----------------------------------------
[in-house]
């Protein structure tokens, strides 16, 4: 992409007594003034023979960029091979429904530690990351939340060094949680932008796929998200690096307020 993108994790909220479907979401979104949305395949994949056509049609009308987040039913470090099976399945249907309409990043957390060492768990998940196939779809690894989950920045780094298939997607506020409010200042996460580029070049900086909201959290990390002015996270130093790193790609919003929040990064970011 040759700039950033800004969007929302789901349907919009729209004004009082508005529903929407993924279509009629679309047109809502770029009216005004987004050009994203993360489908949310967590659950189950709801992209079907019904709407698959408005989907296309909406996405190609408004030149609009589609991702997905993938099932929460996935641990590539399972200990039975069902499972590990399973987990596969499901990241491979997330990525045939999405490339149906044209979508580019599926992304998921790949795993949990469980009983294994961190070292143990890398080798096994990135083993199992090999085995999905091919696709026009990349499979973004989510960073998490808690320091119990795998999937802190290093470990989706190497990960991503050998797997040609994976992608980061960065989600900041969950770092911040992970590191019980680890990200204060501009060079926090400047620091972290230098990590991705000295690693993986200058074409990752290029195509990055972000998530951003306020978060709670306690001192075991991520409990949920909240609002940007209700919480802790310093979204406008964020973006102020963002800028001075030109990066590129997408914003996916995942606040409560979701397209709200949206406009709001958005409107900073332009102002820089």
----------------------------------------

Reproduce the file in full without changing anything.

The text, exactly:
[in-house]
């Protein structure tokens, strides 16, 4: 992409007594003034023979960029091979429904530690990351939340060094949680932008796929998200690096307020 993108994790909220479907979401979104949305395949994949056509049609009308987040039913470090099976399945249907309409990043957390060492768990998940196939779809690894989950920045780094298939997607506020409010200042996460580029070049900086909201959290990390002015996270130093790193790609919003929040990064970011 040759700039950033800004969007929302789901349907919009729209004004009082508005529903929407993924279509009629679309047109809502770029009216005004987004050009994203993360489908949310967590659950189950709801992209079907019904709407698959408005989907296309909406996405190609408004030149609009589609991702997905993938099932929460996935641990590539399972200990039975069902499972590990399973987990596969499901990241491979997330990525045939999405490339149906044209979508580019599926992304998921790949795993949990469980009983294994961190070292143990890398080798096994990135083993199992090999085995999905091919696709026009990349499979973004989510960073998490808690320091119990795998999937802190290093470990989706190497990960991503050998797997040609994976992608980061960065989600900041969950770092911040992970590191019980680890990200204060501009060079926090400047620091972290230098990590991705000295690693993986200058074409990752290029195509990055972000998530951003306020978060709670306690001192075991991520409990949920909240609002940007209700919480802790310093979204406008964020973006102020963002800028001075030109990066590129997408914003996916995942606040409560979701397209709200949206406009709001958005409107900073332009102002820089």